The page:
If Starbucks can transform a commodity like coffee into a high-end product, can we not do the same with our services? Does the Experience Economy apply to the A/E business? Let's consider the evidence.
As reported in their book Clientship, authors Kennedy and Greenberg asked over 500 A/E firm clients this question: "If you consider that we provide you value in two ways and that together they equal 100%, how would you divide up the value between our technical skills (what we do) and our client-service skills (how we do it)?" The prevailing response was 50/50. In other words, the experience is every bit as valuable to clients as the expertise. Other surveys in our industry have come to similar conclusions.
If you're inclined to think this overstates the value of the experience, consider this: When your firm has lost clients, was it because of technical shortcomings or inadequate service? When I've asked that question of principals and managers in our business, they overwhelmingly agree that it's service-related problems 70 to 80% of the time. So we get it. Right?
Not so fast, my friend. Another survey asked firms to identify their primary competitive advantage. Eighty percent said it was their technical capability; only 20% said it was how they served clients. We clearly place more emphasis on technical excellence than on service excellence (i.e., the client experience). That bias is evident in our business development strategies, our proposals, and our marketing materials. It's evident in the disproportionate amount of time and money we invest in technical improvement versus service improvement.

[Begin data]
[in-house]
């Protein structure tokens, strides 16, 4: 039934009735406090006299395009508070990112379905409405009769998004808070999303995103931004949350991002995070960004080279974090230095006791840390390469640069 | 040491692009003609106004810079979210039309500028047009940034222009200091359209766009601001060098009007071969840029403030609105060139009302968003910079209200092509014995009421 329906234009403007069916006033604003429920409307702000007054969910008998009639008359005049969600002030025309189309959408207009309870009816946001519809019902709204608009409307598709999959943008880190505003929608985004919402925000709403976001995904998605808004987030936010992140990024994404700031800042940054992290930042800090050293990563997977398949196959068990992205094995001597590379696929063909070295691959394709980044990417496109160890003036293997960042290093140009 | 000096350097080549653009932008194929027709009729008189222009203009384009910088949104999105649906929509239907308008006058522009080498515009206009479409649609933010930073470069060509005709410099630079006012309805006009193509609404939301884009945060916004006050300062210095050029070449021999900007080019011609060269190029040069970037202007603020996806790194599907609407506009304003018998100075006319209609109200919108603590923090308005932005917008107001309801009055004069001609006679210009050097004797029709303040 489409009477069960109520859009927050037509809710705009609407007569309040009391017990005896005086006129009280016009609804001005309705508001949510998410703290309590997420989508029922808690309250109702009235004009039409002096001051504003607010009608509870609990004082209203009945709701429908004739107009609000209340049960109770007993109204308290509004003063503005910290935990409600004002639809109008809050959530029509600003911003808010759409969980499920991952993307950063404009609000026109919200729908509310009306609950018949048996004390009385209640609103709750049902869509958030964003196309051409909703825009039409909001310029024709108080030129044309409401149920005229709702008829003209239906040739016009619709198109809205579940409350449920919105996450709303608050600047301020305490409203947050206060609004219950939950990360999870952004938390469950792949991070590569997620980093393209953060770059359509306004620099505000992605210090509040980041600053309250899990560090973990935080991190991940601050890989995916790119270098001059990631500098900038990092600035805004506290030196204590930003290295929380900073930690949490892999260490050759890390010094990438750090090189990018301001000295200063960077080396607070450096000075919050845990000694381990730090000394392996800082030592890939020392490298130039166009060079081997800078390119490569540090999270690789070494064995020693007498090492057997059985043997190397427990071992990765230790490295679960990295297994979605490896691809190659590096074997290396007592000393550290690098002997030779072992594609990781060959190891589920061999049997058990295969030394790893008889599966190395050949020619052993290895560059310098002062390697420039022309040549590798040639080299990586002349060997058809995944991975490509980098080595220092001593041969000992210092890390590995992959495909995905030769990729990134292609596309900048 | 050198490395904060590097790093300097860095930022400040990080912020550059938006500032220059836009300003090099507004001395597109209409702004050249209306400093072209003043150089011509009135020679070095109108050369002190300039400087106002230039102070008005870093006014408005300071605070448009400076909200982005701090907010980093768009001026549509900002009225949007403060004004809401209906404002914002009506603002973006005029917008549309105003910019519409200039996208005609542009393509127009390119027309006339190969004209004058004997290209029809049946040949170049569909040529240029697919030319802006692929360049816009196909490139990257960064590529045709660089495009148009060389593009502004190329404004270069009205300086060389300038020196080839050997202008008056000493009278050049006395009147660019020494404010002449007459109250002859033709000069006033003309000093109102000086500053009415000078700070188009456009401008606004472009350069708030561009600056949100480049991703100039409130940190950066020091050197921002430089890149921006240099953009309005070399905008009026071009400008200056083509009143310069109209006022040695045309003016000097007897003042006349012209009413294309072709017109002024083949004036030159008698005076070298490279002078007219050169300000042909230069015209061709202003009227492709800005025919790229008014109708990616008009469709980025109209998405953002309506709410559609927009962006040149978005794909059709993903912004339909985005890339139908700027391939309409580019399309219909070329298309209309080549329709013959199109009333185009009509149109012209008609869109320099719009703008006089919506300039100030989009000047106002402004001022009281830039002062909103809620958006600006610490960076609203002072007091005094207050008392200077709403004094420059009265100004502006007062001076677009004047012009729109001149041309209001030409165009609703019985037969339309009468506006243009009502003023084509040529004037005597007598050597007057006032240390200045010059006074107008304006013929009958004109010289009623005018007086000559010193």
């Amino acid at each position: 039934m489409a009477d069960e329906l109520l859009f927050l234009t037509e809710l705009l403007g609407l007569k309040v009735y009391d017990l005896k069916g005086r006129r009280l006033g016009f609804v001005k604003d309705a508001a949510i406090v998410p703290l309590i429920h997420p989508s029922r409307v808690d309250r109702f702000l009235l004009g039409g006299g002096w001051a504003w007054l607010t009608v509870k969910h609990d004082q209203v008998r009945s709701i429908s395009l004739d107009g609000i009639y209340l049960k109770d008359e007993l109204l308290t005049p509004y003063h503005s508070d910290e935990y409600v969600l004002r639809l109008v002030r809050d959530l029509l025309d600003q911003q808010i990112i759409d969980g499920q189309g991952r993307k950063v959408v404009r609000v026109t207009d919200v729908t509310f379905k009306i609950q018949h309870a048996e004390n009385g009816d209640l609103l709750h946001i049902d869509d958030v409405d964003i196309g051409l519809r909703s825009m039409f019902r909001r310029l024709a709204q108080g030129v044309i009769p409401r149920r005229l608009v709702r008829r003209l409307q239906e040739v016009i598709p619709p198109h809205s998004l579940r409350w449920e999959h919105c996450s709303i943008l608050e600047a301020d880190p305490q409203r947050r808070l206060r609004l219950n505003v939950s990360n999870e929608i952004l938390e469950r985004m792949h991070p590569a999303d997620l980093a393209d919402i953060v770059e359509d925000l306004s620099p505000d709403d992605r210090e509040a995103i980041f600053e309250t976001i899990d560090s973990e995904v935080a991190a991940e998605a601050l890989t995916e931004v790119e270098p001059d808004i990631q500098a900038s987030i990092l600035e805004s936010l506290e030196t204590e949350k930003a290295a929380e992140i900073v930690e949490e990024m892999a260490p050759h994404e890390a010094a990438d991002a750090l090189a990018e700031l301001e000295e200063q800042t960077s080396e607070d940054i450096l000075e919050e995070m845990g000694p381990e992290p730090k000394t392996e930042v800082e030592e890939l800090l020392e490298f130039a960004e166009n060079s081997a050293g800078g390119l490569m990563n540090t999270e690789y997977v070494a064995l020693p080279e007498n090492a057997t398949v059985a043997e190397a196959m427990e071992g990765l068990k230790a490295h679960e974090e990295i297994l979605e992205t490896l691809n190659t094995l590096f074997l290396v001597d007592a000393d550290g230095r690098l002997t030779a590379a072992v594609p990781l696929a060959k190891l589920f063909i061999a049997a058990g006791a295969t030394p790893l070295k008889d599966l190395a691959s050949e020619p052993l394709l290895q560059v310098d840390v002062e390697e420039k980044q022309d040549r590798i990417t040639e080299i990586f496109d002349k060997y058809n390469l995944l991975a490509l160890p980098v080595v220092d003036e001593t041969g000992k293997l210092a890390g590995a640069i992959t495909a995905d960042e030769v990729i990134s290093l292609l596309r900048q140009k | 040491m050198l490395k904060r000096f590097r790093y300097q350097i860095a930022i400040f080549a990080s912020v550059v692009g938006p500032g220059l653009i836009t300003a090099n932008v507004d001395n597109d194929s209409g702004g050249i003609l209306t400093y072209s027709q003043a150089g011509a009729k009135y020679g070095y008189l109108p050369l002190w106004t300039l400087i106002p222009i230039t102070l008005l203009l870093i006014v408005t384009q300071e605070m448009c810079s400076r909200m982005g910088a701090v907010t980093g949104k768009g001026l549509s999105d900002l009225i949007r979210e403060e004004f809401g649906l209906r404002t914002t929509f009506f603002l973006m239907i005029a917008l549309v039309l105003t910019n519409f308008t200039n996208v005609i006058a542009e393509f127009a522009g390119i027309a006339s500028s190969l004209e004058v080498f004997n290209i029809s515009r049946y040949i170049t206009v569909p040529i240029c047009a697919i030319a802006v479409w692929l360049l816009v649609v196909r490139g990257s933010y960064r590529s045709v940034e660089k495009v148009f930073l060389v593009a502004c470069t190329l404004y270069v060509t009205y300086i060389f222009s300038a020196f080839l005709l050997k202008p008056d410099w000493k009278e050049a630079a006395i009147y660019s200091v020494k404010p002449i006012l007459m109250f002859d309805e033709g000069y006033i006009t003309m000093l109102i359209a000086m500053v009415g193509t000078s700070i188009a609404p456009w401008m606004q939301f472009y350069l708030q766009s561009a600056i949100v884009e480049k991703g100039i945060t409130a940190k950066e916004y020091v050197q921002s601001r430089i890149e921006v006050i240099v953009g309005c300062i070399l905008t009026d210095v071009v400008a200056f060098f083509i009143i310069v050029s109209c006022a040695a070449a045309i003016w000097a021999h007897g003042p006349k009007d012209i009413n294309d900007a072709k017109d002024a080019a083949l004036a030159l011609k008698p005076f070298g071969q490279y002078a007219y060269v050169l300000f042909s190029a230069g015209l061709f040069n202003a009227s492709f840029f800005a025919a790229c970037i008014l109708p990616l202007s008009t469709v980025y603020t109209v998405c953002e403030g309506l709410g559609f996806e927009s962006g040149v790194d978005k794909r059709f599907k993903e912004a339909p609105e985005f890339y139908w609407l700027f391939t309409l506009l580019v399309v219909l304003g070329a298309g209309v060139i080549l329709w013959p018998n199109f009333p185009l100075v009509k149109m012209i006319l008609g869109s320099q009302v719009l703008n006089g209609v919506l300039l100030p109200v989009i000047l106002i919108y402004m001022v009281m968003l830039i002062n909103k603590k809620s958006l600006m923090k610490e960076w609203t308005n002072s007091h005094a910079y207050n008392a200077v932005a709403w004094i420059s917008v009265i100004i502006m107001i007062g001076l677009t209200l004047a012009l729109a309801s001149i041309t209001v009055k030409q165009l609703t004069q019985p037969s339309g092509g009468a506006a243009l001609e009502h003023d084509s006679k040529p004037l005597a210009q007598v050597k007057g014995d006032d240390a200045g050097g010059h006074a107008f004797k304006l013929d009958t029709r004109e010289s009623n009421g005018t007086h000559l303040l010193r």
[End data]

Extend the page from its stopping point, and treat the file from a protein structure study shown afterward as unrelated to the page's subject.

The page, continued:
This suggests that our priorities are out of step with those of our clients. There's a substantial gap between what our clients say they value and what we think they value. I call that the Value Gap, it it represents an exciting opportunity to distinguish your firm. Indeed, I believe that closing that gap is the best differentiation strategy available to most A/E firms.
So where do you begin? That's the subject of upcoming posts. Next up: The prized product of the Experience Economy is what is commonly referred to as the branded experience. What is it and how do you create it? Stay tuned.